Rights Groups See Problems Emerging As Deadline For NGO Reports Expires
MOSCOW. April 15 (Interfax) - The deadline for submitting reports by nongovernmental organizations to the Federal Registration Service expired on April 15, and rights group fear many of the nongovernmental organizations will be closed down over reporting problems.
"It's nearly impossible to cope with the amount of paperwork that must be done, especially for small organizations," head of the Civil Assistance human rights committee Svetlana Gannushkina earlier told Interrax.
"All organizations without exception do something wrong. As we expected, whether inspectors are or are not aware of this, the reporting mechanism itself is becoming repressive," she said.
She said her organization had spent two weeks drawing up all the documents. "Reporting distracts nongovernmental organization's attention from their main tasks - charitable, humanitarian and human rights programs," Gannushkina said.
Moscow Helsinki Group Executive Director Nina Tagankina concurred.
"Even Moscow-based organization have encountered problems, to say nothing of regional ones," she told Interfax.
Russian nongovernmental organizations would feel a lot better if financial reports to be submitted to the Registration Service coincided with those submitted to the tax agencies, Tagankina said.
"Then we would not have to do the same work two and three times. We are required to provide figures which even tax services don't need. A skilled accountant has been busy drawing up a report for us for more than two weeks now. It is a terrible headache for him. You can imagine how others suffer. Regional organizations cannot cope with this workload," she said.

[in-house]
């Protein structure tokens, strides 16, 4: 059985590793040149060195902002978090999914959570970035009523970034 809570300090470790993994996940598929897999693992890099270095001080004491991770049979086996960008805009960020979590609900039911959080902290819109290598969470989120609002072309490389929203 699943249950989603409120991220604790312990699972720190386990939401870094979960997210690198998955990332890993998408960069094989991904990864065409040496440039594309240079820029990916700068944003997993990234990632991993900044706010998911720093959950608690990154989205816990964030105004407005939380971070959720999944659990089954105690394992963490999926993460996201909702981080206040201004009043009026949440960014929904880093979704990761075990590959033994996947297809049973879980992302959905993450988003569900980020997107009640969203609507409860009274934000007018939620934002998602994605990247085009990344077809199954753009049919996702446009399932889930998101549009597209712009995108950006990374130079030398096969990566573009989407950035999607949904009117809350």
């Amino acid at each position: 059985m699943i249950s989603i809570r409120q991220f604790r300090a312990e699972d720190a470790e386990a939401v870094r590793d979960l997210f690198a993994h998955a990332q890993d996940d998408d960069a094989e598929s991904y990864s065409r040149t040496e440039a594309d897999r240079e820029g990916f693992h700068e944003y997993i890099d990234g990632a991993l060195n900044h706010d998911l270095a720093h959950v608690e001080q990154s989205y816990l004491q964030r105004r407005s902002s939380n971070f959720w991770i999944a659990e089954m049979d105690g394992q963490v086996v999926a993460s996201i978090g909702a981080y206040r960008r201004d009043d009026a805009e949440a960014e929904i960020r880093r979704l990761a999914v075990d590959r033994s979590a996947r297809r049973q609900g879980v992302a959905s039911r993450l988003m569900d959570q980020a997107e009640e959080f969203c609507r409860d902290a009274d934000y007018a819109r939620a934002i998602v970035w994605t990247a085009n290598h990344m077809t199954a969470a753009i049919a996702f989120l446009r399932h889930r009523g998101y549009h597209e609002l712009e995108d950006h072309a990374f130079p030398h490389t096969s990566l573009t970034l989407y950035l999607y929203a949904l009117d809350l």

Tatyana Kasatkina, the executive director of the Memorial human rights center said some nongovernmental organization may have problems submitting reports by the April 15 deadline.
"Only large organization will manage to do so, in my opinion. We don't quite understand what small ones will do. They will have to perform an enormous amount of work. Problems persist. What will happen after April 15 we'll see. Perhaps, stumbling blocks will emerge," she said.
But the Federal Registration Service does not see any problems emerging.
"We expect the process to proceed quietly and the documents will be submitted on time, which is the most important thing. If questions arise, they will be dealt with on the way," the Service's highly-placed official earlier told Interfax.
"The new form of reporting will not be easy for some organizations. But there's nothing fatal in it and I wouldn't make a problem of it. We discussed reporting by nongovernmental organizations with the Public Chamber without any hysteria. If queries arise, we'll deal with them in a matter-of-fact way," he said.
Meanwhile, some foreign nongovernmental organizations encountered registration problems in autumn 2006.
Branches of foreign nongovernmental organizations were to submit applications for re-registration before October 18, 2006, as required by the Law on Non-Governmental Organizations. The organizations that failed to comply with the schedule were suspended on October 19.
An overwhelming majority of the foreign nongovernmental organizations were granted re-registration, among them the Human Rights Watch, Amnesty International, Medicines Sans Frontieres and the Danish Refugee Council. But some organizations were forced to suspend activities for several weeks.